US Chamber, oil-and-gas lobby go grassroots in Keystone pipeline battle

Feeling comfortable after a recent, favorable State Department draft review of the Keystone XL oil sands pipeline, business groups are focusing efforts on the local level to solidify support for the project.

{mosads}For the American Petroleum Institute (API), that means leaning on its union partners. It will help coordinate rallies across the Midwest that could aggravate a key tension point in President Obama’s base between labor and greens, which stand on opposite sides of the Keystone fight.

“I don’t think that puts the president in a bind. The building and construction trades are the president’s base,” Marty Durbin, executive vice president with API, told The Hill. “I think that’s one of the problems. It’s almost that people think there’s equal weight here. And there isn’t.”

The U.S. Chamber of Commerce will arm its extensive network of local chapters with material to beat back “misinformation” from Keystone opponents, Matt Letourneau, a spokesman with the Chamber’s Institute for 21st Century Energy, told The Hill.

To be sure, the business groups said they would keep charging ahead at the national level.

API and the Chamber noted they’ve run national advertising campaigns and that future ones remain a possibility. The National Association of Manufacturers said it would continue to press the Obama administration and Congress on the issue.

Those groups feel momentum is on their side, especially after the draft State Department review dismissed arguments by greens that Keystone would accelerate oil sands production and devastate the climate.

“I think we’ve really reached a point where sort of the pro side has won mainstream opinion on this. I think you’re even starting to see some of the commentators on the left point out this might not be the fight the environmentalists want to fight,” Letourneau said.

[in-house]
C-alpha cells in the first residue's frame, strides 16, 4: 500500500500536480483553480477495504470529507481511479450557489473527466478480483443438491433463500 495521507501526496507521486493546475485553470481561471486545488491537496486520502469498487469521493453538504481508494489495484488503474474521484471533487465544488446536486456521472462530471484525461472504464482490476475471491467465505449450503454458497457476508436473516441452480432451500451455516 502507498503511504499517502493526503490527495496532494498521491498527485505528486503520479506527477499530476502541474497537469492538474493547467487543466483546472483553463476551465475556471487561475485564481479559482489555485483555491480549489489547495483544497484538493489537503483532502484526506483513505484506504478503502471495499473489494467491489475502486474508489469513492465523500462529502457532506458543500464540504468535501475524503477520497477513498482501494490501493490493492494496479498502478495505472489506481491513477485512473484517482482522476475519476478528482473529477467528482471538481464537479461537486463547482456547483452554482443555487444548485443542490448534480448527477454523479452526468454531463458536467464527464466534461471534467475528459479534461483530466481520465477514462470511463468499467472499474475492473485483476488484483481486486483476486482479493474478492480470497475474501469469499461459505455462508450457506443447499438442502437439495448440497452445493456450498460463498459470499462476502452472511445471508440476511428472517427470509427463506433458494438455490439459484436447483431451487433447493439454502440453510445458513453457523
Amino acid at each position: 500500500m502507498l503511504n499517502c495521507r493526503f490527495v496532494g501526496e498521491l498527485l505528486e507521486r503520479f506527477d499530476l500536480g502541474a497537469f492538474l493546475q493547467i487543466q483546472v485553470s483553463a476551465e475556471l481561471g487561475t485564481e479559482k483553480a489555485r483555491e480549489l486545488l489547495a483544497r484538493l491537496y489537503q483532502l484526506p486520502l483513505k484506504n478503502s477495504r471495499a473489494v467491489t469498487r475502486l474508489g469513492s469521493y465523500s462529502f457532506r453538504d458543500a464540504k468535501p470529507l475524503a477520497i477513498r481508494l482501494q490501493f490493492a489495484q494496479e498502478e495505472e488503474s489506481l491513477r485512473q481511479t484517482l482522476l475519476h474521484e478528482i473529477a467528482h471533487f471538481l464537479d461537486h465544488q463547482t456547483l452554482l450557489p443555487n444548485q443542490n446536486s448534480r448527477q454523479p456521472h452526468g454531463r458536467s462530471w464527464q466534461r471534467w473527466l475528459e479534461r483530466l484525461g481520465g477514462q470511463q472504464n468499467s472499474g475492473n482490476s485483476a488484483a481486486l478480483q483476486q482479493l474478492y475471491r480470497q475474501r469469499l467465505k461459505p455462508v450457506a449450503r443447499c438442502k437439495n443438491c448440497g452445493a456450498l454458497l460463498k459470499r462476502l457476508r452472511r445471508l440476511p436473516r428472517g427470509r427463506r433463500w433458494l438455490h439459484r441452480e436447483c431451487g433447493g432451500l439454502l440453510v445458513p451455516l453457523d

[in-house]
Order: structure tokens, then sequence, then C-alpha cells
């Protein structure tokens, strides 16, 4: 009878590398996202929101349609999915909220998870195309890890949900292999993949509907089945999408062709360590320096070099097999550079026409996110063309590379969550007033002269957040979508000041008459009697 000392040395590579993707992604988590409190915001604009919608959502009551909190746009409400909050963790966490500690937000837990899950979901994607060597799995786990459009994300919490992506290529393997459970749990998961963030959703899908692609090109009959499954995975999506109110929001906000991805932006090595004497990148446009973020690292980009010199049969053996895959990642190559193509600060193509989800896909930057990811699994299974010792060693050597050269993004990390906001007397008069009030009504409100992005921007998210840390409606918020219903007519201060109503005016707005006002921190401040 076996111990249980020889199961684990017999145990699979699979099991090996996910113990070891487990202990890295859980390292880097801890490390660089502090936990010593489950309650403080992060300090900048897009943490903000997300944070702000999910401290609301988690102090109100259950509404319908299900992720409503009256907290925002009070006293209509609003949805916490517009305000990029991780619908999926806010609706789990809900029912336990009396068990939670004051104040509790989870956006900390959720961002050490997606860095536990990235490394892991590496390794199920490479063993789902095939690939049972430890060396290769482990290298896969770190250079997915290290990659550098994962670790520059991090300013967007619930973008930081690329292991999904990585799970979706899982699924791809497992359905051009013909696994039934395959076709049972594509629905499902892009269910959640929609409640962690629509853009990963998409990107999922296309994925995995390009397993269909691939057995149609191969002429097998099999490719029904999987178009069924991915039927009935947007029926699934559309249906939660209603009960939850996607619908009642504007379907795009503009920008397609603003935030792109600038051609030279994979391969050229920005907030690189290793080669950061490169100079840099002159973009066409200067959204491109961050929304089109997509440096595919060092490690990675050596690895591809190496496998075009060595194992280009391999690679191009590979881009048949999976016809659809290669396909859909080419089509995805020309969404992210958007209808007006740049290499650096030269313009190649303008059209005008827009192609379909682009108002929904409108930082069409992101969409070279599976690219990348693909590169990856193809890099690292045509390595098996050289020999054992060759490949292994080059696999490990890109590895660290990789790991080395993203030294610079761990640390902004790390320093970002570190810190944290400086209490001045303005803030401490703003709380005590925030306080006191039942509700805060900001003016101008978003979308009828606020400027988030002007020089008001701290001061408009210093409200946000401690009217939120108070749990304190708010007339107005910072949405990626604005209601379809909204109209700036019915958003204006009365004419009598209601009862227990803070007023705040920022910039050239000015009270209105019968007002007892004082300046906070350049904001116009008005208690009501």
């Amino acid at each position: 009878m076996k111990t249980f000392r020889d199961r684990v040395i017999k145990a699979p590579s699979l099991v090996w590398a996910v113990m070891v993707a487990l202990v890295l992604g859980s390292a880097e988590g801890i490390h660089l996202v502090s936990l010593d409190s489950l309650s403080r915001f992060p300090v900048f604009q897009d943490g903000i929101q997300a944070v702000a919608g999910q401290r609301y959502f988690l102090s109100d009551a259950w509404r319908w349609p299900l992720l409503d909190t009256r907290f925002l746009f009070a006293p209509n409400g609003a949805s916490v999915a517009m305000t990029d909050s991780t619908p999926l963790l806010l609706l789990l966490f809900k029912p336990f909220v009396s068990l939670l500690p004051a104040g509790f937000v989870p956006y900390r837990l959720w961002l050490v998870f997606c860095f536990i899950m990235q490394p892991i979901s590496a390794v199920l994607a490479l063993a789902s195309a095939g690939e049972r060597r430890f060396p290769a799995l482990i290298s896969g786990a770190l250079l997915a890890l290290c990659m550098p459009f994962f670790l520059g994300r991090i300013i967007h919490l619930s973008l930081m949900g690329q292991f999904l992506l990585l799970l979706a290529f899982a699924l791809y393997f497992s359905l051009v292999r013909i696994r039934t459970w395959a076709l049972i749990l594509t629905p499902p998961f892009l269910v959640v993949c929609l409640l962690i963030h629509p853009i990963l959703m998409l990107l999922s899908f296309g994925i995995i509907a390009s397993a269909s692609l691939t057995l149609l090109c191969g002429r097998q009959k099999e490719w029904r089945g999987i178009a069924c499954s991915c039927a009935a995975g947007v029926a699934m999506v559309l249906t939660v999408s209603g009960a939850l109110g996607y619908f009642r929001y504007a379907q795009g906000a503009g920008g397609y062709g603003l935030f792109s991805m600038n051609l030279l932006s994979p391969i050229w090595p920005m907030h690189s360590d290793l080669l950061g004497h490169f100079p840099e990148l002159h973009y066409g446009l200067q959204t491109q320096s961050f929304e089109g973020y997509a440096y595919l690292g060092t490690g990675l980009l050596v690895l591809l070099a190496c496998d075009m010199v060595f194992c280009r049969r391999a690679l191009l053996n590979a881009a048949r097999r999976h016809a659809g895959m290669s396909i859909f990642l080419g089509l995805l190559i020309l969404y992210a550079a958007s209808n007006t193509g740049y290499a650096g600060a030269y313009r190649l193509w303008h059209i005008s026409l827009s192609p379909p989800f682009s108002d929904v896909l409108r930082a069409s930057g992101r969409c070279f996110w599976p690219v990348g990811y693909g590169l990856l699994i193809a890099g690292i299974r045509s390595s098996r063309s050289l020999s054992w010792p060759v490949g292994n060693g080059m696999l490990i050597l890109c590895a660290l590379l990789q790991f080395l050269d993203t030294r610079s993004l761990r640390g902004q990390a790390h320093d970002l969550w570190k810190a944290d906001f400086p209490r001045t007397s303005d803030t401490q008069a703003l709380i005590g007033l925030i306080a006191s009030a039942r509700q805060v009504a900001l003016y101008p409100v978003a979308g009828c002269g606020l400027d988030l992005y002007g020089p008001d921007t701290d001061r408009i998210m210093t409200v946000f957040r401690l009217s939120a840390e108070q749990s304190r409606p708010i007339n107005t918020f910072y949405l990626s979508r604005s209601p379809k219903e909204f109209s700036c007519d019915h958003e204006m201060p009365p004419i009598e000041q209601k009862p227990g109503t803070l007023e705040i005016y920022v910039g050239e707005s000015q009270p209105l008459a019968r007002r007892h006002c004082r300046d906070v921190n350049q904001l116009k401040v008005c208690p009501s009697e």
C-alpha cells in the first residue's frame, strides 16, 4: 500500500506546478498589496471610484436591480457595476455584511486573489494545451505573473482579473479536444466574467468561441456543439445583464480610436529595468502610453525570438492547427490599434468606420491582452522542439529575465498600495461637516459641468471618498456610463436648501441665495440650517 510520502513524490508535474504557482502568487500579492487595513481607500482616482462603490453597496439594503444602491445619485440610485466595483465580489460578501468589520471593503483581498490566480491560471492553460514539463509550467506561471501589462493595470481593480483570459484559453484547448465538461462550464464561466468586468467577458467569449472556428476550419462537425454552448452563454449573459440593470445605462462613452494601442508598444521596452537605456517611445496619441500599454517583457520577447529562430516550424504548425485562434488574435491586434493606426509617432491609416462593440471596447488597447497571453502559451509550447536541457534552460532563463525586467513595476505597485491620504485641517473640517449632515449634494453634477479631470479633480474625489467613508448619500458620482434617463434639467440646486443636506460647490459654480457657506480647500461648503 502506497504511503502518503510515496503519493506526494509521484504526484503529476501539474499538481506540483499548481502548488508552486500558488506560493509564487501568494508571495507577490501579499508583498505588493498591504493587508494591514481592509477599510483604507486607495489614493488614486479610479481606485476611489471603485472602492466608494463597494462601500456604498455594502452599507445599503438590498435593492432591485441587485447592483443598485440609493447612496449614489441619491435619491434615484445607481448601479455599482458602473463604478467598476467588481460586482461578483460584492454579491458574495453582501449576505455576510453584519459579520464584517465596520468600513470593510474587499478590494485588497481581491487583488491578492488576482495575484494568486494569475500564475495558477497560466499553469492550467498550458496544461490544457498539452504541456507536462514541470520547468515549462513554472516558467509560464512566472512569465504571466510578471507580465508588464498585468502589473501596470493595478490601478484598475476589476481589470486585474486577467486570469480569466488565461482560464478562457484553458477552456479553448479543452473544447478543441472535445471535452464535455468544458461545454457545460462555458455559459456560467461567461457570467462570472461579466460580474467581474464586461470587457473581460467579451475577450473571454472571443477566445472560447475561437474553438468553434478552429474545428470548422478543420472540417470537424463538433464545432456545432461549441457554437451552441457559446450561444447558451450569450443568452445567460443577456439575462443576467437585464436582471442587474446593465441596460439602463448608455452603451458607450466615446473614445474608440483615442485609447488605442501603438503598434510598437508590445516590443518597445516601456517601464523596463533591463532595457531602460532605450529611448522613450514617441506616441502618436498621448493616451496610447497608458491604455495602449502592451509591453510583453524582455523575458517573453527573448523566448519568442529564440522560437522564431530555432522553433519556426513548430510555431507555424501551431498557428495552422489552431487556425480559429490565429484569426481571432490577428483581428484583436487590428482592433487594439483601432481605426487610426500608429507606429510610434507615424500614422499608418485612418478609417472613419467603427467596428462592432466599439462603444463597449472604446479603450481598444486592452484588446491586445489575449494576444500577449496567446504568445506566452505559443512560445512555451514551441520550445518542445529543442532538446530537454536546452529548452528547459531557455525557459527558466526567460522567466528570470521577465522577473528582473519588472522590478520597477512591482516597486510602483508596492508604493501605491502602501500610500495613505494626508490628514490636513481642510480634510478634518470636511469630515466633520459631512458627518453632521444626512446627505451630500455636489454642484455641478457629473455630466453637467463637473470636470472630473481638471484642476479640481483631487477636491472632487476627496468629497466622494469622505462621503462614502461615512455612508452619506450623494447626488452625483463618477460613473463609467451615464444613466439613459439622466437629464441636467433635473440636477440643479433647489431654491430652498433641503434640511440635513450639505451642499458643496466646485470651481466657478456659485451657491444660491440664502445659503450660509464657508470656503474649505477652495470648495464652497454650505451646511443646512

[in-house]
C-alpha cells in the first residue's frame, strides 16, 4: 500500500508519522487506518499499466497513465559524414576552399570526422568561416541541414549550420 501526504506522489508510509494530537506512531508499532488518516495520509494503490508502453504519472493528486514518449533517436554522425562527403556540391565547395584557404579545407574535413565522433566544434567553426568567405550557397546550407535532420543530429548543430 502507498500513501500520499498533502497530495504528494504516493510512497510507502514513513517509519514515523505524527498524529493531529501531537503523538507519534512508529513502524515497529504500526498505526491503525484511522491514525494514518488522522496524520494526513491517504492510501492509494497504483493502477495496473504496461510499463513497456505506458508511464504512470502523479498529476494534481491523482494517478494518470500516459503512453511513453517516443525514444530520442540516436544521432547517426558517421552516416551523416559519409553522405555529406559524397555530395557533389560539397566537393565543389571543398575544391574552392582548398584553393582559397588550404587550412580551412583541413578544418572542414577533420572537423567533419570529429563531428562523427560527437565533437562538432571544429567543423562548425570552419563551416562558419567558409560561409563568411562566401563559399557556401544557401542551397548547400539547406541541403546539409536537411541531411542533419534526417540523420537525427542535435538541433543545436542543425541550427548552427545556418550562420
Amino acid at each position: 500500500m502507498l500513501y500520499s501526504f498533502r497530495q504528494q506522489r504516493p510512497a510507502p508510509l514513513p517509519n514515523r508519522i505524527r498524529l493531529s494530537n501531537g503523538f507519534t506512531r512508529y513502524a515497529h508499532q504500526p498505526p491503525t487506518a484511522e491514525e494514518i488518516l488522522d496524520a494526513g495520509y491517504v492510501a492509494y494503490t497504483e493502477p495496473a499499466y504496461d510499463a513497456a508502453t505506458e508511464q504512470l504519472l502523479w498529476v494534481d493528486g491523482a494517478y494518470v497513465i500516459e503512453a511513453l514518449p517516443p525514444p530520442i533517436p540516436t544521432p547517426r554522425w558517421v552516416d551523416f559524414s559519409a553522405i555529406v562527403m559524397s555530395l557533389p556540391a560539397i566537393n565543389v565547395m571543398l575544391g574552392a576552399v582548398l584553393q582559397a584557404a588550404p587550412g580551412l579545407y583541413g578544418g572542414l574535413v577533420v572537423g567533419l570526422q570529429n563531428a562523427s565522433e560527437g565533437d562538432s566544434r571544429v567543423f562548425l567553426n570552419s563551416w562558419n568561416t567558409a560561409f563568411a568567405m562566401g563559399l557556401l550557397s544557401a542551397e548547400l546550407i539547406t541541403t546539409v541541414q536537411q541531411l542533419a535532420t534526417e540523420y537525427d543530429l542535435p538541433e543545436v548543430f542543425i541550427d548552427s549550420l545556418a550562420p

Durbin and Letourneau suggested public opinion was on their side, and that it would embolden Obama to approve the Canada-to-Texas pipeline.

The opposing views of green groups and some unions means Obama’s eventual Keystone ruling will displease a significant portion of his base.

Green groups have portrayed the upcoming decision as Obama’s defining moment on climate. They plan to challenge the State Department’s draft review through the 45-day comment period.

Many unions, though, want the project to go forward because it could provide construction and manufacturing jobs for their members.

Durbin said the union rallies API is helping organize, as well as upcoming local radio ads unions plan to buy, would enhance labor’s visibility on Keystone.

With industry, some unions and a majority of Congress in the pro-Keystone camp, the Chamber is making the case that scrapping Keystone would amount to succumbing to “fringe groups.”

“For the business community, the Keystone XL pipeline has become a bellwether indicator of whether America will be open for business during President Obama’s second term or not. If the pipeline permit is denied, it will send a strong signal to the private sector to put their money elsewhere,” Karen Harbert, president and chief executive of the Chamber’s Energy Institute, told The Hill in a statement.

The Chamber will continue to mobilize local chapters through emails, social media and the Partnership to Fuel America, a campaign centered around businesses along Keystone’s proposed route.

Letourneau said local members and affiliated organizations would make their opinions known through letter-writing campaigns, newspaper submissions and public events.

“You’re going to continue to see that drumbeat,” Letourneau said.


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